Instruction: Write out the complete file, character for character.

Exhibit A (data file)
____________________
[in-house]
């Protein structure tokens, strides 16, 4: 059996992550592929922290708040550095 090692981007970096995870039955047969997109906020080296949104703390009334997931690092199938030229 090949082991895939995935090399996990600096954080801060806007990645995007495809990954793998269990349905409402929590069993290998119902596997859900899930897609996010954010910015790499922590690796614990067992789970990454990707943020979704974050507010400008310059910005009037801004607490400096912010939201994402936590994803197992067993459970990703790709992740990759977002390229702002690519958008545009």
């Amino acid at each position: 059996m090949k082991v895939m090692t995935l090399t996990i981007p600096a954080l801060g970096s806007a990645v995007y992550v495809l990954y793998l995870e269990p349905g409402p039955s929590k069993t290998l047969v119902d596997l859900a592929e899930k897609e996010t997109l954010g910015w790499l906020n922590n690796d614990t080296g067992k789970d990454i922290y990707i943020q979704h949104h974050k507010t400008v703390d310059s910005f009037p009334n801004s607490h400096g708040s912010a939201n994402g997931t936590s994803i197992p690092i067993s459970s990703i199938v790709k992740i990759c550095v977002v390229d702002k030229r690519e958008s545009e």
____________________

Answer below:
[in-house]
């Protein structure tokens, strides 16, 4: 059996992550592929922290708040550095 090692981007970096995870039955047969997109906020080296949104703390009334997931690092199938030229 090949082991895939995935090399996990600096954080801060806007990645995007495809990954793998269990349905409402929590069993290998119902596997859900899930897609996010954010910015790499922590690796614990067992789970990454990707943020979704974050507010400008310059910005009037801004607490400096912010939201994402936590994803197992067993459970990703790709992740990759977002390229702002690519958008545009």
């Amino acid at each position: 059996m090949k082991v895939m090692t995935l090399t996990i981007p600096a954080l801060g970096s806007a990645v995007y992550v495809l990954y793998l995870e269990p349905g409402p039955s929590k069993t290998l047969v119902d596997l859900a592929e899930k897609e996010t997109l954010g910015w790499l906020n922590n690796d614990t080296g067992k789970d990454i922290y990707i943020q979704h949104h974050k507010t400008v703390d310059s910005f009037p009334n801004s607490h400096g708040s912010a939201n994402g997931t936590s994803i197992p690092i067993s459970s990703i199938v790709k992740i990759c550095v977002v390229d702002k030229r690519e958008s545009e």